US Army On The Hunt For Replacement UAV Aircraft Engines


US Army On The Hunt For Replacement UAV Aircraft Engines

This past month, the US Army has officially began its search to find replacement “Block III” engines for its second generation RQ-7B Shadow UAV (RQ-7Bv2) aircraft. The initial RQ-7Bv2 scout planes entered service just last year, but new mission equipment is already weighing down the planes immensely.  To put this extra weight into perspective, the RQ-7B was designed to have an overall takeoff weight of 280 lbs, but after adding all the necessary equipment and mission modifications, the takeoff weight balloons to 460 lbs. This takeoff weight is especially troublesome considering that the US Army will likely make even more changes to the aircraft equipment.

The RQ-7Bv2 is an unmanned aircraft used for a variety of tasks including target acquisition, reconnaissance missions, and surveillance operations. Usually, the RQ-7B is paired with an AH-64 Apache gunship for scouting purposes so as to survey the battlefield without ever sending in a manned aircraft. The latest generation of RQ-7B features a bevy of upgrade compared to its predecessor including a larger wing-span, higher fuel capacity, more aerodynamic design, and improved relay avionics.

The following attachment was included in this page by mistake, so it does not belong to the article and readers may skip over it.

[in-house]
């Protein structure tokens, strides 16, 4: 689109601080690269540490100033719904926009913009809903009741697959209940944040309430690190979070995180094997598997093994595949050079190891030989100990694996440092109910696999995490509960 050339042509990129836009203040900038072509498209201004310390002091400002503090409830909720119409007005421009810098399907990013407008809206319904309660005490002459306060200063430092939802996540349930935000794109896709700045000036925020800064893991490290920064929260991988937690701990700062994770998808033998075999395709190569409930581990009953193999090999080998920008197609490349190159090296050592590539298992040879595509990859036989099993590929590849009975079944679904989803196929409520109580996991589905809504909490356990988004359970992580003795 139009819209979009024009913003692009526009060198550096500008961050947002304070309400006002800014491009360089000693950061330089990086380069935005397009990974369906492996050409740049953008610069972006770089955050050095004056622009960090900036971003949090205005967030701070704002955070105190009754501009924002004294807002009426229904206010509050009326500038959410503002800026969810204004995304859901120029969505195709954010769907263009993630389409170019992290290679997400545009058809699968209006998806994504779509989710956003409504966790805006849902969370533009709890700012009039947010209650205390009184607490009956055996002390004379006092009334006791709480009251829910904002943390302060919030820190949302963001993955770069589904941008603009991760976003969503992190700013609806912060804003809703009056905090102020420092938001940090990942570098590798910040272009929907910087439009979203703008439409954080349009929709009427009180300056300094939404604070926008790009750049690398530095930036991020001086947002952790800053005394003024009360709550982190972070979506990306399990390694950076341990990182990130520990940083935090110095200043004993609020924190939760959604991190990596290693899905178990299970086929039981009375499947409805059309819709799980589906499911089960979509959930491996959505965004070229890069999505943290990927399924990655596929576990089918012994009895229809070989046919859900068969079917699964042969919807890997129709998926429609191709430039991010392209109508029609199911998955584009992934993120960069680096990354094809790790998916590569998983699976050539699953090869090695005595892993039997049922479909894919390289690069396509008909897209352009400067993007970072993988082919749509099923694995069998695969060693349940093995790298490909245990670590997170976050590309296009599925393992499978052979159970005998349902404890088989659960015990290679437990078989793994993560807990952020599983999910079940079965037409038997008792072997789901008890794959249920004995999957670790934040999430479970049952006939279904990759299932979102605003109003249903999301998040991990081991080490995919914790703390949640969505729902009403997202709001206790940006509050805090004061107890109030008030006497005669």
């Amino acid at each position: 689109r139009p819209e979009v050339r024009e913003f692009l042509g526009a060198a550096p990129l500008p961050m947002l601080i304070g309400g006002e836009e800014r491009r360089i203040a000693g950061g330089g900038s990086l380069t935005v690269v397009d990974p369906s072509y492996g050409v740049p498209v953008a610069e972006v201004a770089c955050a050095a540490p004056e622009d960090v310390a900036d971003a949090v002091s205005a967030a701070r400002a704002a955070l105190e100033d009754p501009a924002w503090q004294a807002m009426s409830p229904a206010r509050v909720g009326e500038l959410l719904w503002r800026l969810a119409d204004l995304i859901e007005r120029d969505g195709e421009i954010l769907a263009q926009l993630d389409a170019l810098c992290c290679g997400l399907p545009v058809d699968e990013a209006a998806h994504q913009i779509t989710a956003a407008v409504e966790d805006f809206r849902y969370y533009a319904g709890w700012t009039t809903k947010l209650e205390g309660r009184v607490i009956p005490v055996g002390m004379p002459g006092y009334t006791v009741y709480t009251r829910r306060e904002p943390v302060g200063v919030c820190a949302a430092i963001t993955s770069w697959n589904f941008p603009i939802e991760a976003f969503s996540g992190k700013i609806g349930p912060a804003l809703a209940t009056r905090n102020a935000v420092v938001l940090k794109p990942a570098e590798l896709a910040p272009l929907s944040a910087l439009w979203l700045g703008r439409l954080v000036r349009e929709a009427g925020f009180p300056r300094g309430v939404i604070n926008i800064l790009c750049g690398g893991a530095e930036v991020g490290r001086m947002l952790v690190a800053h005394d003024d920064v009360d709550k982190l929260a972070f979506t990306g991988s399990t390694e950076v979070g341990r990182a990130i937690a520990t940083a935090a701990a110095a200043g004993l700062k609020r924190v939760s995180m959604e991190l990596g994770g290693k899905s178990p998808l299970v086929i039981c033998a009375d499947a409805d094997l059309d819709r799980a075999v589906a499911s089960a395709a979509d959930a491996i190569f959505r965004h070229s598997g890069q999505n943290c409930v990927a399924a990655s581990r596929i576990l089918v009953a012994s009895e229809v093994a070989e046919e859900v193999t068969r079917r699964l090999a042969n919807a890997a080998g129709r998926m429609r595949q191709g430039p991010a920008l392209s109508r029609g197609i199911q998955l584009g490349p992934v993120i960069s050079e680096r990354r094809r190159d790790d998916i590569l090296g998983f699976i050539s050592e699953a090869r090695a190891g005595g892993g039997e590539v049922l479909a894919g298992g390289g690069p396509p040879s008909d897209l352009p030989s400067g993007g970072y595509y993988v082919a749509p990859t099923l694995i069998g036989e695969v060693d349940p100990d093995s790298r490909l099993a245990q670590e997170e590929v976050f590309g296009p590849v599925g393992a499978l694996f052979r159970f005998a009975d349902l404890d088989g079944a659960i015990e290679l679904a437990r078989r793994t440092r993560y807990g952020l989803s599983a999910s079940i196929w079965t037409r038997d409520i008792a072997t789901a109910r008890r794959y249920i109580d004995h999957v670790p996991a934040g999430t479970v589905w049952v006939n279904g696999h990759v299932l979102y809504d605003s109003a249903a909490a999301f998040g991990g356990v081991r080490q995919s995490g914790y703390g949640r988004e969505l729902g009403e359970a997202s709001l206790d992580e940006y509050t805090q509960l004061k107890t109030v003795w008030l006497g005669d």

All improvements considered, the RQ-7Bv2 has a flight endurance of nearly 9 hours, however, current RQ-78 engines fail too often to be considered reliable. The US Army has addressed this concern on several occasions, and they have expressed that the next set of engines must have a failure rate of no less than once every 1,000 flight hours.

US Army

“This propulsion system shall provide RQ-7Bv2 with a more reliable and lower life cycle cost system. The system shall allow growth in aircraft weight while maintaining performance.”

Over the next two years, the US Army will test two competing engine designs before making their final decision on which company will be awarded the “Block III” engine contract.  Production on the “Block III” engines will likely begin towards the latter part of 2017, and the US Army expects all engines to be completed and installed by 2019.


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